Click Hijacking

When the user of an infected computer clicked on a search result link displayed through a search engine query, the Malware caused the computer to be re-routed to a different website. Instead of being brought to the website to which the user asked to go, the user was brought to a website designated by the defendants. Each “click” triggered payment to the defendants under their advertising agreements. This click hijacking occurred for clicks on unpaid links that appeared in response to a user’s query as well as clicks on “sponsored” links or advertisements that appeared in response to a user’s query—often at the top of, or to the right of, the search results—thus causing the search engines to lose money. For example, when the user of an infected computer clicked on the domain name link for the official website of Apple iTunes, the user was instead taken to a website for a business unaffiliated with Apple Inc. that purported to sell Apple software.

Advertising Replacement Fraud

Using the DNS changer Malware and rogue DNS servers, the defendants also replaced legitimate advertisements on websites with substituted advertisements that triggered payments to the defendants. For example, when the user of an infected computer visited the home page of the Wall Street Journal, a featured advertisement for the American Express “Plum Card” had been fraudulently replaced with an ad for “Fashion Girl LA.”

The defendants earned millions of dollars under their advertising agreements, not by legitimately displaying advertisements through their Publisher Networks, but rather by using the Malware to fraudulently drive Internet traffic to the websites and ads that would earn them more money. As a result, the defendants and their co-conspirators earned at least $14 million in ill-gotten gains through click hijacking and advertisement replacement fraud. The defendants laundered the proceeds of the scheme through numerous companies including, among others, Rove Digital, an Estonian corporation, and others listed in the Indictment.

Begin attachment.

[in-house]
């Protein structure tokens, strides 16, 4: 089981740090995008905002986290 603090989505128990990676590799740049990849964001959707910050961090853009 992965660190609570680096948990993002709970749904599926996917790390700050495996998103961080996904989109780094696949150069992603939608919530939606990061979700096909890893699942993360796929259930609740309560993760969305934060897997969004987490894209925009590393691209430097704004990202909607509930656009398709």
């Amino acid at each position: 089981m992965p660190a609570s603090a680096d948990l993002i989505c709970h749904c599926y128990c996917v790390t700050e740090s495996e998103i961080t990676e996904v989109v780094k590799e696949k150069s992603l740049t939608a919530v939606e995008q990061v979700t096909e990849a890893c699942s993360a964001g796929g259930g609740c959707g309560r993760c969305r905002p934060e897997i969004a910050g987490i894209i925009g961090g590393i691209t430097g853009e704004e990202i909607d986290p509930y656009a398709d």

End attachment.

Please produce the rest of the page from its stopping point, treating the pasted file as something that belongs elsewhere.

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TSASTSIN, 35, of Estonia, faces a maximum sentence of 20 years in prison on the wire fraud conspiracy count and five years in prison on the computer intrusion conspiracy count. The statutory maximum sentences are prescribed by Congress and are provided here for informational purposes only, as any sentencing of the defendant will be determined by the judge.

Estonian nationals Gerassimenko, Jegorov, Poltev, and Aleksejev have each pled guilty to the same wire fraud and computer intrusion conspiracy counts. Aleksejev was sentenced to 48 months in prison. Ivanov pled guilty to all charges and was sentenced to time served. Judge Kaplan has scheduled the sentencings of Gerassimenko, Jegorov and Poltev for July 23, 2015. The last defendant, Taame, who is a Russian national, remains at large. The charges against Taame are merely accusations and he is presumed innocent unless and until proven guilty.

Mr. Bharara praised the outstanding investigative work of the Federal Bureau of Investigation, the National Aeronautics and Space Administration-Office of the Inspector General, and the Estonian National Police and Border Guard Board.

This case is being handled by the Office’s Complex Frauds and Cybercrime Unit. Assistant U.S. Attorneys Sarah Lai and Alexander Wilson are in charge of the prosecution.